Concert reviewed by Ivan Sushkov
Procol played their only Moscow concert at Sport Palace, Luzhniki. The house was half full, and everybody was seated in the front section of the hall.
The sound, particularly compared with the Kremlin concert in 2001, might be described as too harsh and not very well balanced.
About a half (and maybe more) of the setlist were Procol classics from the '60s, the other half being later numbers. Personally, I would prefer a programme compiled exclusively from their classical songs, and I believe that most of Russian admirers of Procol would agree with me on this point.
Mr Brooker sang very well and was generally in a very good form. But if he had brought with him a concert grand or ordered one locally for this show, it would have been more in Procol style (both visually and sonically) than the electronic, clanging Yamaha he played. Mr Whitehorn’s hard-rock-style playing sat somewhat uneasy with the classical aesthetics of Procol Harum. There was too much of guitar (in the songs where it should have been exactly otherwise), and the subtle balance which has always been a Procol feature, was affected.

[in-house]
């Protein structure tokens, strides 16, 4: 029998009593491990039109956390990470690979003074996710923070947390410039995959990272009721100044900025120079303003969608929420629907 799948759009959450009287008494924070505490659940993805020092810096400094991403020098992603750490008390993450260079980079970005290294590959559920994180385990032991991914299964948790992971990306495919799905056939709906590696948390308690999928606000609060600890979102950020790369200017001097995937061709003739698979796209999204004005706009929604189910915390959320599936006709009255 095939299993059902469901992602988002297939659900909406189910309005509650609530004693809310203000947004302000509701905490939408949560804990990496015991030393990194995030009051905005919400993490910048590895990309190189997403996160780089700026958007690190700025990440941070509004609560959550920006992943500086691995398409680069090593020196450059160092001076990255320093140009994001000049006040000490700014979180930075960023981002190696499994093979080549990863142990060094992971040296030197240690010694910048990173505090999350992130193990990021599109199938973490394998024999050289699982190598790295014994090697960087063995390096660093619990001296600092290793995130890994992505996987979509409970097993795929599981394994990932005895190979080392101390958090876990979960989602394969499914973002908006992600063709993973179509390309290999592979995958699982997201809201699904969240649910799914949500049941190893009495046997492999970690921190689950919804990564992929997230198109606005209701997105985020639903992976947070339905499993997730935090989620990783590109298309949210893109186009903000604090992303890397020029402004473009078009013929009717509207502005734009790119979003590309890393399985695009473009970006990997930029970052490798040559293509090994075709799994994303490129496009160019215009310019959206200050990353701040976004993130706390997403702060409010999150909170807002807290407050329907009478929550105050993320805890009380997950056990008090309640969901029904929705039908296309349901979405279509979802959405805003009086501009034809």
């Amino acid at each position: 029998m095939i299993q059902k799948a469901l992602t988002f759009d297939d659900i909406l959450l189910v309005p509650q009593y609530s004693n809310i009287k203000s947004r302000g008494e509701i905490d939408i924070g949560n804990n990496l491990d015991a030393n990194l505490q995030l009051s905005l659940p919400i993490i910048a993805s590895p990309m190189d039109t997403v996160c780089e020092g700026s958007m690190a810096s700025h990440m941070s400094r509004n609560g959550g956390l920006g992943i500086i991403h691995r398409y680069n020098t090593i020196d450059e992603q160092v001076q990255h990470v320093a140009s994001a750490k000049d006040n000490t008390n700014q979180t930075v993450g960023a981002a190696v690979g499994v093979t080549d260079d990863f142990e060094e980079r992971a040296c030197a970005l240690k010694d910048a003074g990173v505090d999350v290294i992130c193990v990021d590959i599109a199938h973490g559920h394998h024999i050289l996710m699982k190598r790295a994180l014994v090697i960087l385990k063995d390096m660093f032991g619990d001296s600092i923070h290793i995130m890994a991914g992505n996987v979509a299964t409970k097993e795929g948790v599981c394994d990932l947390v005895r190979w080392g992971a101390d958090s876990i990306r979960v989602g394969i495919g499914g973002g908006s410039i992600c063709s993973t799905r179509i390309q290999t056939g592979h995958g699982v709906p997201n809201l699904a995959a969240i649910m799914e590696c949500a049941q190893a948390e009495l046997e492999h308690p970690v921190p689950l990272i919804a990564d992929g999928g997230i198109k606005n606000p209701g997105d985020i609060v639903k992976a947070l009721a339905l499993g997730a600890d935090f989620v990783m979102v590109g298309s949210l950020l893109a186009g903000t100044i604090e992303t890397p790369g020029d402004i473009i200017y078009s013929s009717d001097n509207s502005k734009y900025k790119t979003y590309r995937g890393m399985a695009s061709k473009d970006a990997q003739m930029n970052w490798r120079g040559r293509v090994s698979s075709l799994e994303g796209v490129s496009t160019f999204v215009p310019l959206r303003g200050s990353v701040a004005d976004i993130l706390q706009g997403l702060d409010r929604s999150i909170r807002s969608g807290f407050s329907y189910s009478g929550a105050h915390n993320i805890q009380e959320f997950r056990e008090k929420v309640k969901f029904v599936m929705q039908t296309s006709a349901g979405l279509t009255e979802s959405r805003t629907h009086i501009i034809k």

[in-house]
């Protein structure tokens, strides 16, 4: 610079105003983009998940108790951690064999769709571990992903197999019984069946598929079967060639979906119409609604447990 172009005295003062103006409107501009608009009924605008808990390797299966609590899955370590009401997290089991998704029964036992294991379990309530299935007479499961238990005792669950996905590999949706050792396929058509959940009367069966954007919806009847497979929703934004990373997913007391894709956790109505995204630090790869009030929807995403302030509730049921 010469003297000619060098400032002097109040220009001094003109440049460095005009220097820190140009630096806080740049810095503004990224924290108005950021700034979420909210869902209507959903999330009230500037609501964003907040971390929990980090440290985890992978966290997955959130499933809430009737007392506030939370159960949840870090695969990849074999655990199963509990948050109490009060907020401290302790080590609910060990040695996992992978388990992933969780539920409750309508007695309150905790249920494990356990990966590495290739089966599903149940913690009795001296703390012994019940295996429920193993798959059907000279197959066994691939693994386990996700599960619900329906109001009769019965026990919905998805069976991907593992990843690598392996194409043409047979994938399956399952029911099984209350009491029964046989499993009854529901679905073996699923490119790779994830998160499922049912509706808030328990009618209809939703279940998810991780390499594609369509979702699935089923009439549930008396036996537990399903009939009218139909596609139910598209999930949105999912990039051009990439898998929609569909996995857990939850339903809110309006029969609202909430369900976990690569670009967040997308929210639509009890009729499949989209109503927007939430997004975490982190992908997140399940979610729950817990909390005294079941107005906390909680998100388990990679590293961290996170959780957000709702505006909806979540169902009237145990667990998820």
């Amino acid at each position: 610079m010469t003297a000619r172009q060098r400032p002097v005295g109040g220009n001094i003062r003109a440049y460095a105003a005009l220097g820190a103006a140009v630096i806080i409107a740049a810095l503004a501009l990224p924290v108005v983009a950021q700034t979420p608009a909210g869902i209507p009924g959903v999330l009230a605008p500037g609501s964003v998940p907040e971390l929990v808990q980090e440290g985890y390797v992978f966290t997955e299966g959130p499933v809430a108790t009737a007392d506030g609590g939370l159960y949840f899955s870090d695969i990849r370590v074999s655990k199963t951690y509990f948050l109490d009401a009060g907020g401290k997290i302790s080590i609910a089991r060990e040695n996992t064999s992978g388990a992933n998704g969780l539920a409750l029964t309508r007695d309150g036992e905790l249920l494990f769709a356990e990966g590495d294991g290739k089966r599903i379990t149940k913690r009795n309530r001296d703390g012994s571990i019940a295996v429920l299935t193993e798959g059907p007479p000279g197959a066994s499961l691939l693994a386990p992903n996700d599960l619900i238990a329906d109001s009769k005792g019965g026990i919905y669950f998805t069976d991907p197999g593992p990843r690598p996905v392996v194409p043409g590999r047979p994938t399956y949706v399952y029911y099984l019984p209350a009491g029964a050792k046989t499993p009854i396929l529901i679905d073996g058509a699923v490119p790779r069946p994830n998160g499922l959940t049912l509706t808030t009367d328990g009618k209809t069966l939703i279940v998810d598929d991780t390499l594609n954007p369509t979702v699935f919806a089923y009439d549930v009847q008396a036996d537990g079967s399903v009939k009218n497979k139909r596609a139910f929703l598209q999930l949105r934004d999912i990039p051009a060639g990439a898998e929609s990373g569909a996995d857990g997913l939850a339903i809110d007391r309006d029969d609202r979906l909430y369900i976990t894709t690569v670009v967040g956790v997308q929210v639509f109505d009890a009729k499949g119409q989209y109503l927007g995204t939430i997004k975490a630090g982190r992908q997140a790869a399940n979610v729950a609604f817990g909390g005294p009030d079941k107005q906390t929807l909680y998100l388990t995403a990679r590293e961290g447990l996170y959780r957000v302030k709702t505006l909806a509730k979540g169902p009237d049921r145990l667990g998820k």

Generally speaking, the band’s playing lacked subtlety. They were too straightforward, too quick in building the sonic climaxes for which Procol are so famous. Even Mr Brooker’s touch in the opening bars of Salty Dog was harsh, and crescendos were too rushed more often than not. Worth special mention is an ingenious way of seguing the Russian (or, rather, Soviet) national anthem into A Whiter Shade of Pale at the very end of the show.
Mr Phillips’s instrumental duel with Mr Whitehorn in one of the songs was interesting to hear, but generally Mr Phillips’s playing was less delicate than Mr Fisher’s (in 2001). By way of comparison, Mr Fisher had remained calmly seated throughout the concert and had been less mobile at the keyboard.
Despite all these critical remarks, I do not for a minute regret having been at
the show. Procol has secured for themselves a place in rock history, and
listening to their classical numbers is always a delight. But I definitely feel
that the band today would benefit from a stronger presence of the people who had
contributed in the '60s to creating the definitive and unique sound of Procol